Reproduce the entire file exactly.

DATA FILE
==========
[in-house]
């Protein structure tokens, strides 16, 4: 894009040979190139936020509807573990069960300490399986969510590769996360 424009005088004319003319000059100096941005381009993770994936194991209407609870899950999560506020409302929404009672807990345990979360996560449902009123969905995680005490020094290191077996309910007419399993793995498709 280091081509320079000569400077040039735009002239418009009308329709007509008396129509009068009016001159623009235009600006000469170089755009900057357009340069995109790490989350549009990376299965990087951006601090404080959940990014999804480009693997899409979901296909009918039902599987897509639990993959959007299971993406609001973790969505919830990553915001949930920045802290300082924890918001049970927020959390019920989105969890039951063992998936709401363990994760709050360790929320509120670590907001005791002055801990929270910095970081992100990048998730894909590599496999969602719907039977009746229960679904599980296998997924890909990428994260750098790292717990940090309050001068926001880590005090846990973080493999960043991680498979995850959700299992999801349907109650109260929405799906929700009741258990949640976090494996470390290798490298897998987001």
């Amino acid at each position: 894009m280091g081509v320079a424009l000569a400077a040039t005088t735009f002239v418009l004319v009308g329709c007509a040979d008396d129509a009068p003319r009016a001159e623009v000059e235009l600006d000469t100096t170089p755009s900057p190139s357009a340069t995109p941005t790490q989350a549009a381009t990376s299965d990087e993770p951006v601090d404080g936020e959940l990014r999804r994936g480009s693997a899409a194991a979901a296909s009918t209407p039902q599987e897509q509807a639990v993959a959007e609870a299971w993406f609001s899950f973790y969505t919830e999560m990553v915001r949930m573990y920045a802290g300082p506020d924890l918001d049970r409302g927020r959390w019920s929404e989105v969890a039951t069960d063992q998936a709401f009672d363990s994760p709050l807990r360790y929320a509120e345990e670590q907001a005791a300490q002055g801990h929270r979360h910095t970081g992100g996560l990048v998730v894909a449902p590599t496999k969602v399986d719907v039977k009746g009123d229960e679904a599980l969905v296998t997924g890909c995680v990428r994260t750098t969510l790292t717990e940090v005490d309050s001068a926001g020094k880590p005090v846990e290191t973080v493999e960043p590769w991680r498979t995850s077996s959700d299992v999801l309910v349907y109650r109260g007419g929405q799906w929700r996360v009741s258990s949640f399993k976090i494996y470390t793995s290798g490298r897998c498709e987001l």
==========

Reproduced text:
[in-house]
């Protein structure tokens, strides 16, 4: 894009040979190139936020509807573990069960300490399986969510590769996360 424009005088004319003319000059100096941005381009993770994936194991209407609870899950999560506020409302929404009672807990345990979360996560449902009123969905995680005490020094290191077996309910007419399993793995498709 280091081509320079000569400077040039735009002239418009009308329709007509008396129509009068009016001159623009235009600006000469170089755009900057357009340069995109790490989350549009990376299965990087951006601090404080959940990014999804480009693997899409979901296909009918039902599987897509639990993959959007299971993406609001973790969505919830990553915001949930920045802290300082924890918001049970927020959390019920989105969890039951063992998936709401363990994760709050360790929320509120670590907001005791002055801990929270910095970081992100990048998730894909590599496999969602719907039977009746229960679904599980296998997924890909990428994260750098790292717990940090309050001068926001880590005090846990973080493999960043991680498979995850959700299992999801349907109650109260929405799906929700009741258990949640976090494996470390290798490298897998987001």
């Amino acid at each position: 894009m280091g081509v320079a424009l000569a400077a040039t005088t735009f002239v418009l004319v009308g329709c007509a040979d008396d129509a009068p003319r009016a001159e623009v000059e235009l600006d000469t100096t170089p755009s900057p190139s357009a340069t995109p941005t790490q989350a549009a381009t990376s299965d990087e993770p951006v601090d404080g936020e959940l990014r999804r994936g480009s693997a899409a194991a979901a296909s009918t209407p039902q599987e897509q509807a639990v993959a959007e609870a299971w993406f609001s899950f973790y969505t919830e999560m990553v915001r949930m573990y920045a802290g300082p506020d924890l918001d049970r409302g927020r959390w019920s929404e989105v969890a039951t069960d063992q998936a709401f009672d363990s994760p709050l807990r360790y929320a509120e345990e670590q907001a005791a300490q002055g801990h929270r979360h910095t970081g992100g996560l990048v998730v894909a449902p590599t496999k969602v399986d719907v039977k009746g009123d229960e679904a599980l969905v296998t997924g890909c995680v990428r994260t750098t969510l790292t717990e940090v005490d309050s001068a926001g020094k880590p005090v846990e290191t973080v493999e960043p590769w991680r498979t995850s077996s959700d299992v999801l309910v349907y109650r109260g007419g929405q799906w929700r996360v009741s258990s949640f399993k976090i494996y470390t793995s290798g490298r897998c498709e987001l």